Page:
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Vitrification Is Essential for Anhydrobiosis in an African Chironomid, Polypedilum Vanderplanki

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Vitrification Is Essential for Anhydrobiosis in an African Chironomid, Polypedilum Vanderplanki

Minoru Sakurai et al. Proc Natl Acad Sci U S A.

Abstract

Anhydrobiosis is an extremely dehydrated state in which organisms show no detectable metabolism but retain the ability to revive after rehydration. Thus far, two hypotheses have been proposed to explain how cells are protected during dehydration: (i) water replacement by compatible solutes and (ii) vitrification. The present study provides direct physiological and physicochemical evidence for these hypotheses in an African chironomid, Polypedilum vanderplanki, which is the largest multicellular animal capable of anhydrobiosis. Differential scanning calorimetry measurements and Fourier-transform infrared (FTIR) analyses indicated that the anhydrobiotic larvae were in a glassy state up to as high as 65 degrees C. Changing from the glassy to the rubbery state by either heating or allowing slight moisture uptake greatly decreased the survival rate of dehydrated larvae. In addition, FTIR spectra showed that sugars formed hydrogen bonds with phospholipids and that membranes remained in the liquid-crystalline state in the anhydrobiotic larvae. These results indicate that larvae of P. vanderplanki survive extreme dehydration by replacing the normal intracellular medium with a biological glass. When entering anhydrobiosis, P. vanderplanki accumulated nonreducing disaccharide trehalose that was uniformly distributed throughout the dehydrated body by FTIR microscopic mapping image. Therefore, we assume that trehalose plays important roles in water replacement and intracellular glass formation, although other compounds are surely involved in these phenomena.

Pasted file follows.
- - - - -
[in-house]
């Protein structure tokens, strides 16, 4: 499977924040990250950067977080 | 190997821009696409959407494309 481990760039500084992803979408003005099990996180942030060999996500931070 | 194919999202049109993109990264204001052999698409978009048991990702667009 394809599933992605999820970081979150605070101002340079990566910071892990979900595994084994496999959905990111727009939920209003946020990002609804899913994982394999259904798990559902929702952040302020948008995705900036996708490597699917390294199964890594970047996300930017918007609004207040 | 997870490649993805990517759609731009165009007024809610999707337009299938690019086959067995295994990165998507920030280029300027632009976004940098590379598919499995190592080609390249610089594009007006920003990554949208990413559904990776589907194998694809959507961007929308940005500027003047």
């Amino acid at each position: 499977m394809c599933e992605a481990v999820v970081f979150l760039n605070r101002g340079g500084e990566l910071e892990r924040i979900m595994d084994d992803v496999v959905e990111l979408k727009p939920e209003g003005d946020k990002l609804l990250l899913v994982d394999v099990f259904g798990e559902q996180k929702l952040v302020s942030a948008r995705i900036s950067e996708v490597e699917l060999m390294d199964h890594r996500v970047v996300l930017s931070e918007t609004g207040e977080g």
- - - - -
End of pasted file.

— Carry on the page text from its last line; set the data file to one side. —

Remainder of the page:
Conflict of interest statement

The authors declare no conflict of interest.

Figures

Fig. 1.
Fig. 1.
Contents of trehalose, protein, triacylglyceride, and water in quickly and slowly dehydrated larvae of P. vanderplanki.
Fig. 2.
Fig. 2.
Glass in anhydrobiotic larvae and their recovery after heat treatments. (A) DSC thermograms for slowly and quickly dehydrated larvae. A baseline shift of ≈60–70°C in the slowly dehydrated sample indicates the phase transition. (B) Dependence of the recovery rate after rehydration on exposure to high temperatures in slowly (filled symbols) and quickly (open symbols) dehydrated larvae. Circles and triangles show recovery after exposure to high temperature for 5 min and 1 h, respectively.
Fig. 3.
Fig. 3.
FTIR analysis of desiccated P. vanderplanki. (A) FTIR spectra of anhydrous glassy trehalose (bottom), a slowly dehydrated larva (middle), and a quickly dehydrated larva (top). Red and blue arrows indicate the characteristic 992- and 1,540-cm−1 peaks of trehalose and the amide II band of total protein, respectively. A green line indicates a region (3,800–3,000 cm−1) of O–H and N–H stretching vibration bands. (B) Temperature dependence of the maximal peak position in the region 3,800–3,000 cm−1. An inflection point (Tg) was observed in the spectrum of the slowly dehydrated larva.
Fig. 4.
Fig. 4.
Principal-component analysis of dehydrated P. vanderplanki. (A and B) FTIR spectra were decomposed into two components: P1 and P2 in slowly dehydrated larvae (A) and P1′ and P2′ in quickly dehydrated larvae (B). Shown is a region between 3,800 and 3,000 cm−1 (Fig. 3A). P1′ is likely to be a noise. (C and D) Temperature-dependent change of the score value for each principal component.
Fig. 5.
Fig. 5.
Optical and FTIR imaging data for a slowly dehydrated larva and a quickly dehydrated larva. Mapped were intensities of the characteristic 992-cm−1 peak corresponding to trehalose and 1,540-cm−1 peak corresponding to the amide II of proteins. Unequal apparent trehalose distribution due to variation in thickness of the larvae was normalized by dividing the intensity of the peak at 992 cm−1 by that of the amide II band. Spatial resolution is 12.5 × 12.5 μm. Warm colors indicate higher intensity—i.e., larger amounts of the molecule. (Scale bar: 500 μm.)
Fig. 6.
Fig. 6.
FTIR analysis for interaction between cell membrane and sugars. (A) Slowly and quickly dehydrated larvae were measured by FTIR at 30°C. In the region 1,280–1,200 cm−1, which shows asymmetric stretching vibration of Pformula imageO atomic groups, the peak position of the each band remained almost constant within the range of measured temperatures. (B) Slowly and quickly dehydrated larvae were measured by FTIR between −40°C and 50°C. In the region 2,849–2,856 cm−1, which shows symmetric CH2 stretching vibration, the peak position of the each band shifted in a temperature-dependent manner.

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